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Limits using Differentiation

L'Hospital's Rule

While computing limits, we often encounter situations, where the limits take one of the following forms  0/0,∞/∞,∞ - ∞,0 × ∞ and 1-, 0-, ∞o. is it possible to compute the limit of functions in such cases?

These values are termed as indeterminate values in the language of mathematics. In fact, with just the knowledge of limits one cannot expect to solve such limits. The rule used for computing the limits of indeterminate forms is termed as L’Hospital’s Rule. 

If f(x) and g(x) are differential functions of x and

1. If f(a) = 0 and g(a) = 0 or f(a) = ∞ and g(a) = ∞ then

lim (x→a) (f(x))/(g(x)) = lim(x→a) (f' (x))/(g' (x))

In general if f(a) = f'(a) – f"(a) = .............. fn-1(a) = 0 (or ∞)

And g'(a) = g"(a) = ........................ = gn-1(a) = 0 (or ∞)

Where fn(a) ≠ 0 (or ∞) and gn(a) ≠ 0, then

lim (x→a) (f(x))/(g(x)) = lim (x→a) (fn (x))/(gn (x)).

 

Note: L 'Hospital's rule is applicable only when the given expression is of the form 0/0, ∞/∞.

 

Let us have a look at some of the illustrations involving limits of the form 0/0 or ∞/∞:

Illustration 1:

Evaluate lim (x→0) (esin x – x – x2)/(x+ x – ln (1-x))

Solution:

S = lim (x→0) (esin x – x – x2)/(x+ x – ln (1 – x)) (0/0 form)

                = lim (x→0) [e(cos x + sin x) – 1 – 2x] / [ 2x + 1 + 1/(1 – x)] (0/0 form) 

                = (1 – 1 – 0)/(0 + 1 + 1)

                = 0.

_________________________________________________________________

Illustration 2:

Evaluate lim (x→∞) (2x+ 3x – 1)/(3x- 5x + 2).

Solution:

The given expression is lim(x→0) (2x+ 3x – 1)/(3x- 5x + 2)

            = lim (x→∞) (2x+ 3x – 1)/(3x- 5x + 2) (∞/∞ form)

            = lim (x→∞) (4x + 3)/(6x – 5) (differentiating numerator and denominator)

            = lim (x→∞) 4/6

            = 2/3.

____________________________________________________________________

Illustration 3:

lim(x→1) (x- 2x+ 1)/(x- 3x+ 2)

Solution:

The question can be solved by two methods:

Method 1: lim(x→1) (x- 2x+ 1)/(x- 3x+ 2) [0/0 form]

Using L'Hospital’s rule we can get the value of limit by differentiating the denominator and numerator separately.

lim (x→1) (7x- 10x4)/(3x- 6x)

        = (7 – 10)/(3 – 6) = 1

Method 2: Alternatively, because (x – 1) factor is common to both Numerator and Denominator, hence we can write,

lim (x→1) (x- 2x+ 1)/(x- 3x+ 2) lim (x→1) [x6(x-1) + x5(x-1) -  (x5-1)]/[(x2(x-1) - 2(x2 -1)]

                                                        = lim (x→1) [(x-1) (x6 + x5  (x4 x3 + x+ 1)]/[(x-1) (x- 2x - 2)]

                                                        =  lim (x→1) [x6 + x- x4 - x- x- 1)]/[(x- 2x - 2)

                                                        = (1 + 1 – 1 – 1 – 1 – 1 – 1)/(1 – 2.1 – 2) 

                                                        = 1.

Remark:

If the problem is not in the form of 0/0 or ∞/∞, we can simplify the expression till it becomes of the form 0/0 or ∞/∞. Hence, any form of indeterminacy can always be expressed in the form 0/0 or ∞/∞ which can then be easily solved by applying the L Hospital’s Rule. The chart given below illustrates the various possible forms of indeterminacy and how they can be modified so as to apply the Hospital’s Rule:

  Various forms of indeterminacy

Any form of indeterminacy can always be put in the form 0/0 and ∞/∞ so that we can then solve it by applying the L' Hospital’s Rule. Let us see how L' Hospital’s Rule can be applied in the following cases:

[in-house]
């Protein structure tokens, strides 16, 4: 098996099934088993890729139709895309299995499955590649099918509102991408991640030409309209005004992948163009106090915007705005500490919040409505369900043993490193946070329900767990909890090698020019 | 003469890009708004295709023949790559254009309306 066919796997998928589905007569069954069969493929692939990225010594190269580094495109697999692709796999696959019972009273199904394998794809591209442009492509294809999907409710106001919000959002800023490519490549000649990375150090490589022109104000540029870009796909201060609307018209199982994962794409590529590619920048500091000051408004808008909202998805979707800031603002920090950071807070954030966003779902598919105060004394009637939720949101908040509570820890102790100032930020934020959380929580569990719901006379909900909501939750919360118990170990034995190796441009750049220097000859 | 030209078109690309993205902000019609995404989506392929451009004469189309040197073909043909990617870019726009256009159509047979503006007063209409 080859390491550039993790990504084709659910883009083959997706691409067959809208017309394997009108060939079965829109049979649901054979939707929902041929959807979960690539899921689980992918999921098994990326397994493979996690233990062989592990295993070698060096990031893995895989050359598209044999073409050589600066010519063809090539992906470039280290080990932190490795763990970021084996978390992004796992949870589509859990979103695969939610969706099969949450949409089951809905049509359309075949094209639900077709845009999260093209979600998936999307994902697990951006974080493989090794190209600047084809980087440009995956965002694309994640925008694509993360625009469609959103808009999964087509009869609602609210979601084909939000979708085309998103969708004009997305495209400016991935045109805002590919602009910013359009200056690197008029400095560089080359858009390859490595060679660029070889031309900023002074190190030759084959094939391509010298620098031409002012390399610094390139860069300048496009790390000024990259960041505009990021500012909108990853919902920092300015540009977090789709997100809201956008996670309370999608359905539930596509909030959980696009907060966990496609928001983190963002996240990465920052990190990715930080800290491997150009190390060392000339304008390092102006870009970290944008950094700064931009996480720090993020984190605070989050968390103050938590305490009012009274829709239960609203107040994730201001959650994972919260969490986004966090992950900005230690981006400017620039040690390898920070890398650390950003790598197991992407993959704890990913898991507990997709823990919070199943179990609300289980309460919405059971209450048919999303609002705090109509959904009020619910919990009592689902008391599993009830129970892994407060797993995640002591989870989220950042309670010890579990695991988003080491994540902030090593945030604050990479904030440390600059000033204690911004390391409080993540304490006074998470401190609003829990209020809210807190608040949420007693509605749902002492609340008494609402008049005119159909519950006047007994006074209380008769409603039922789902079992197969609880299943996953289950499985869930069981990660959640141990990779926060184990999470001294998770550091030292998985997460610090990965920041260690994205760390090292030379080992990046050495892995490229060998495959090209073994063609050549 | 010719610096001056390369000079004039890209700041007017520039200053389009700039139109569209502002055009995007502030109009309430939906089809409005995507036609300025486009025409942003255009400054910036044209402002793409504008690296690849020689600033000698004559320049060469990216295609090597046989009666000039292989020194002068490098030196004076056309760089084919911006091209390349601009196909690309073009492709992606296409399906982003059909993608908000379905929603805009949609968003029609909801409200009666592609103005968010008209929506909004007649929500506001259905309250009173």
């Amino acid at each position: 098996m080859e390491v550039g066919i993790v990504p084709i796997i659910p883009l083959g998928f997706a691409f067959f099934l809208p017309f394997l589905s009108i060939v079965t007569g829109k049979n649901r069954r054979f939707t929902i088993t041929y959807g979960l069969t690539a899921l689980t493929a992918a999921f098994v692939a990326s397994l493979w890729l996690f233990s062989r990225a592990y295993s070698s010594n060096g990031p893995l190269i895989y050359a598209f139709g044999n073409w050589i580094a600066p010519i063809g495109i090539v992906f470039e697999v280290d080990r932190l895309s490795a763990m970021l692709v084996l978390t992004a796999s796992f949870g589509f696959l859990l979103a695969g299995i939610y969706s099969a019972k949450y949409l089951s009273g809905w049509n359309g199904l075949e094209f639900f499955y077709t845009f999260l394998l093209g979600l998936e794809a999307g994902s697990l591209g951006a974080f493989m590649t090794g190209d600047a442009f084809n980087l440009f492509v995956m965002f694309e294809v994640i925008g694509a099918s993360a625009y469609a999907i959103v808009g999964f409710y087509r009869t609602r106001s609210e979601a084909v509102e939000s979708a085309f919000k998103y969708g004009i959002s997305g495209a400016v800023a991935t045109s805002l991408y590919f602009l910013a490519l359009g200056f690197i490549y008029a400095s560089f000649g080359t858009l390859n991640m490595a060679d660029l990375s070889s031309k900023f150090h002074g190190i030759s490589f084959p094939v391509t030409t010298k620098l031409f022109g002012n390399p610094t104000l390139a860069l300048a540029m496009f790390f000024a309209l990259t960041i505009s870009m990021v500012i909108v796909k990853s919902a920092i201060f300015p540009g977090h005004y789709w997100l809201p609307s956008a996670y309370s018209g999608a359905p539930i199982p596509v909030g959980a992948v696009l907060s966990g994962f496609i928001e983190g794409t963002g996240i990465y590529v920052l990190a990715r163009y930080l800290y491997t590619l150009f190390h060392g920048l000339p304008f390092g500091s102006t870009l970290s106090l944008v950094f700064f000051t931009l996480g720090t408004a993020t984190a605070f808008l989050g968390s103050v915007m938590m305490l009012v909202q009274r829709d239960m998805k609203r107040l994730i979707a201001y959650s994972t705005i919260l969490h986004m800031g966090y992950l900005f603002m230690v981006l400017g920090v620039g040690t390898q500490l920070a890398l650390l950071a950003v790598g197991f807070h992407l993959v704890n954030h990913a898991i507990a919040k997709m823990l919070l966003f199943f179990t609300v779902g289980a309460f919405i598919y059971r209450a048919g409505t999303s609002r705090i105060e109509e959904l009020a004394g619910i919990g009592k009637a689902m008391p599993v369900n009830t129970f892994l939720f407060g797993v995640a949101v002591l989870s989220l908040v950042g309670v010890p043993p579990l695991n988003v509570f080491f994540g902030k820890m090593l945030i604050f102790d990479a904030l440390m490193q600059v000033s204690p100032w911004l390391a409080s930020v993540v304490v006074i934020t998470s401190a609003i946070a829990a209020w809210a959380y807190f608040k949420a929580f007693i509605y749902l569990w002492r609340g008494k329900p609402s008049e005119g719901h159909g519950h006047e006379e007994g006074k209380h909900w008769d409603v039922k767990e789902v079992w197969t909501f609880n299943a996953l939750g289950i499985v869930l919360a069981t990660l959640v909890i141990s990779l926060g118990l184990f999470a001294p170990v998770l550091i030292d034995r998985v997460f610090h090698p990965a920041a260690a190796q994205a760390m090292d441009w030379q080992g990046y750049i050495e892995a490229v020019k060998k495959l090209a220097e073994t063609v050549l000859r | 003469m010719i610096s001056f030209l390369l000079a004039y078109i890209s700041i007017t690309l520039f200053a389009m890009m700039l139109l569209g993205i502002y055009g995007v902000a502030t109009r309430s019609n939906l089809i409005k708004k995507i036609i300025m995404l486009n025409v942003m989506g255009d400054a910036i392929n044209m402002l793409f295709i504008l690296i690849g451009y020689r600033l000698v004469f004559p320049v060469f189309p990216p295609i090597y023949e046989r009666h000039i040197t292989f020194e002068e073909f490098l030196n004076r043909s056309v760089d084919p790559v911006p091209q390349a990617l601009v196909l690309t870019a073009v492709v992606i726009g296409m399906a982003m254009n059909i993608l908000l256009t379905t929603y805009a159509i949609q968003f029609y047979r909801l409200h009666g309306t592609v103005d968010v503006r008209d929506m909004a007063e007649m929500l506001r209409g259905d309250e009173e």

Case I: When indeterminacy is of the form 0, ∞

Let lim (x→a) f(x) g(x) = 0, ∞ (f(a) = 0, g(a) = ∞)

The expression can be modified as

lim (x→a) f(x)/(1 ⁄ (g(x))) = 0/0 form and L' Hospital Rule can be applied.

Illustration:

Find lim (x→π/2) (π/2 – x) tan x

lim (x→π/2) (π/2 – x) tan x              [0.∞ form]

= lim (x→π/2) (π/2 – x)/cot x           [0/0 form]

= lim (x→π/2) – (0 – 1)/cosecx = lim (x→π/2) sin2 x

= 1

= 1.

Refer the following video for more on L Hospital’s Rule

Case II: If indeterminacy is of the form 1.

Let y = lim (x→a) [f(x)]g(x) is of the form 1

Then we can write

loge y = lim (x→a) g(x) loge f(x) (now form ∞ × 0 since loge 1 = 0)

          = lim (x→a) log f(x)/(1 ⁄ (g(x))) (now 0/0 form)

By applying the L' Hospital Rule one gets a value for the limit 'a' (say)

Then we have log y = α

or y = eα.

Case III: If indeterminacy is of the form 00

y = lim (x→a) [f(x)](g(x)) is of the form 00.

then expression can be written as

log y = lim (x→a) g(x) log f(x) (Now form 0 × - ∞ since loge= -∞)

and expression takes the form

log y = lim (x→a) g(x)/(1 ⁄ log f(x) ) (form 0/0)

By using L' Hospital Rule one can evaluate this limit.

 

Q1. L Hospital’s Rule is used for finding the

(a) determinate limits

(b) Indeterminate limits

(c) differential coefficient

(d) none of these

Q2. If indeterminacy is of the form 1

(a) we can determine the limit using L Hospital’s rule after taking logarithm of the function.

(b) the limit can’t be determined.

(c) the limit can be determined without using the L Hospital’s Rule.

(d) none of these.

Q3. If f(a) = 0 and g(a) = 0 or f(a) = ∞ and g(a) = ∞ then

(a) lim (x→a) (f(x))/(g(x)) = lim (x→a) (f' (x))/(g(x))

(b) lim (x→a) (f(x))/(g(x)) = lim (x→a) (f(x))/(g' (x))

(c) lim (x→a) (f(x))/(g(x)) = lim (x→a) (f' (x))/(g' (x))

(d) none of these

Q4. L 'Hospital's rule is applicable only when the given expression is 

(a) of the form 1/1.

(b) can be of any form.

(c) of the form 0/0, ∞/∞.

(d) of the form 0/0, ∞/∞ or is reducible to one of these forms.

Q1. 

Q2.

Q3.

Q4.

(b)

(a)

(c)

(d)

Related Resources:

To read more, Buy study materials of Methods of Differentiation comprising study notes, revision notes, video lectures, previous year solved questions etc. Also browse for more study materials on Mathematics here.

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